This has started to have implications also for the typical Finnish firm (industrial markets, global tech leaders in their niches). Business models are also shifting for them and for their typical linear value chains. To stay in the lead, firms need to build cooperative networks attracting partners who enter their capacities into a larger pool and these ecosystems might subsequently compete with other networks of firms on global scale. These new business models run under many labels, focusing on slightly different perspectives, including ecosystems, networks, solution business approaches, service innovation approaches, open innovation arrangements, etc. But they have some core items in common that relate to the question of how value is generated, and given the trend to converging industry approaches through technological advance (i.e. the industry 4.0 catch phrase), – it is a cooperative effort within ecosystems of specialized partners who need to bring in their specific capabilities and mechanisms.

# FINNVERA’s role. In many important industries, for Finland, FINNVERA has de-facto been an ecosystem partner. There is no subscription to a membership, it evolves through adaptations to dynamic environments and is largely defined by actions rather than ex-ante designed structures. FV is the partner firm needed to compete in certain global markets. Without their contributions to some ecosystems it would be rather impossible to build high tech (or any) large ships in Finland; it would be difficult to develop and commercialize state of the art power plants for onshore energy generation; difficult to sell 4G, 5G networks  (even to some Western partners); or to build major state of the art pulp mills, to name some examples.

# Concluding. This sheds an interesting light on the issue of international finance and how Export Credit Agencies, like FINNVERA, are performing strategic functions with Finnish MNCs, in some industries. Their function is to help Finnish Multinationals’ customers to manage enormous international risks; they provide the enabling mechanisms by which Finnish firms’ customers and their banks can put together long-term financing, on the back of Finland’s appreciated credit ratings. At the same time, FINNVERA, as a necessary competitive factor to enable international finance of large projects, is in ‘regulated competition’ with other Export Credit Agencies around the world, without which major Finnish firms would have fewer options ‘to play’. For our discipline of International Business, this implies that we need to review our frameworks and models and widen the scope. The ‘international success and failure of the firm’ is not only determined by necessary conditions found inside the firm and based on firms’ choices (e.g. locations and governance), but by a functioning ecosystem, that includes strategic partners like FINNVERA. They enable many major firms to enter into international competition to start with.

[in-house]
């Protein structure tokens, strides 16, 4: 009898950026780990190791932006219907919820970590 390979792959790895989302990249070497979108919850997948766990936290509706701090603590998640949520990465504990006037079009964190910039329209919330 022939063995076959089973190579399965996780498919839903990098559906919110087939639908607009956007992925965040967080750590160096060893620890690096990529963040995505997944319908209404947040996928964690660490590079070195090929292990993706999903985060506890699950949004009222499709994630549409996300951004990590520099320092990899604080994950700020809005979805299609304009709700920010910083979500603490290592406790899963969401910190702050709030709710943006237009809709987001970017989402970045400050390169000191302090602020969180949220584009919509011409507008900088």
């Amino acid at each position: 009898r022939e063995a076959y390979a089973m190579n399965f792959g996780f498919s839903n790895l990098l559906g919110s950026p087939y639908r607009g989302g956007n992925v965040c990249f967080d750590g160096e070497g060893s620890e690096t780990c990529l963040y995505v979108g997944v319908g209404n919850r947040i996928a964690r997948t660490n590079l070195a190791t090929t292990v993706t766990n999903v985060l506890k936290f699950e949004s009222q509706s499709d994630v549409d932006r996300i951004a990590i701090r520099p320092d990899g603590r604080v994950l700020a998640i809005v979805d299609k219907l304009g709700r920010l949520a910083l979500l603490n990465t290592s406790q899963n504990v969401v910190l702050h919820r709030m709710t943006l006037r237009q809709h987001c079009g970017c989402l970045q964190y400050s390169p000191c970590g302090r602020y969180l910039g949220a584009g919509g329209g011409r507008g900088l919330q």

[Exploratory impact studies have been undertaken in cooperation with FINNVERA in two stages, between 2016 and 2018. Project members have been Prof. Beth Rose from Leeds University, UK; Prof. Stephané Lhuillery from Université de Lorraine, France, and researchers at the University of Turku, International Business – Mr. Majid Aleem, Dr. Johanna Raitis and Dr. Peter Zettinig]


A link to the study:


Peter Zettinig

University Research Fellow

The relationships between the nation-states and MNCs

For many decades there has been discussion on the power relationships between states and multinational corporations. Claims have been proposed that the power of MNCs is growing, and that states are losing their power in global affairs. Babic, Fischer and Heemskerk (2017) defines this process: “The transnationalisation, or de-nationalisation, of production and finance has created new and growing opportunities for firms to shift production, participate in complex global value chains that are difficult to regulate, and circumvent state attempts to regulate and tax corporate activities”

However, there are possibilities to better understand and improve these relationships.  Rahim (2010) emphasizes that “these relationships are not a zero-sum game but one of ‘complex governance’ where all actors have to be considered to understand the changes in the international system”. And further, “the increasing power of TNSs does not mean the inevitable decline of the power of countries – countries still remain the ones that have to enforce the norms or use the instruments proposed, if not respected by TNCs.”

In today’s world, political development seems to have great impact on the business environment. The current and best known cases are the ‘Brexit and Trump phenomena’. The global warming challenge is basically dependent on political decisions, but creates both risks and also new opportunities for companies.

It seems that the globalization is facing major setbacks and national interests are emphasized in political decisions. In the big picture, major political powers like the US and UK are isolating themselves from global and EU communities. Russia’s decision to annex Crimea to itself and start military operations in the Eastern region of the Ukraine forced the EU and US to establish economic sanctions against it. Gradually, these sanctions and the trade war between the US and China will have a major influence on business activities, and is decreasing global economic growth.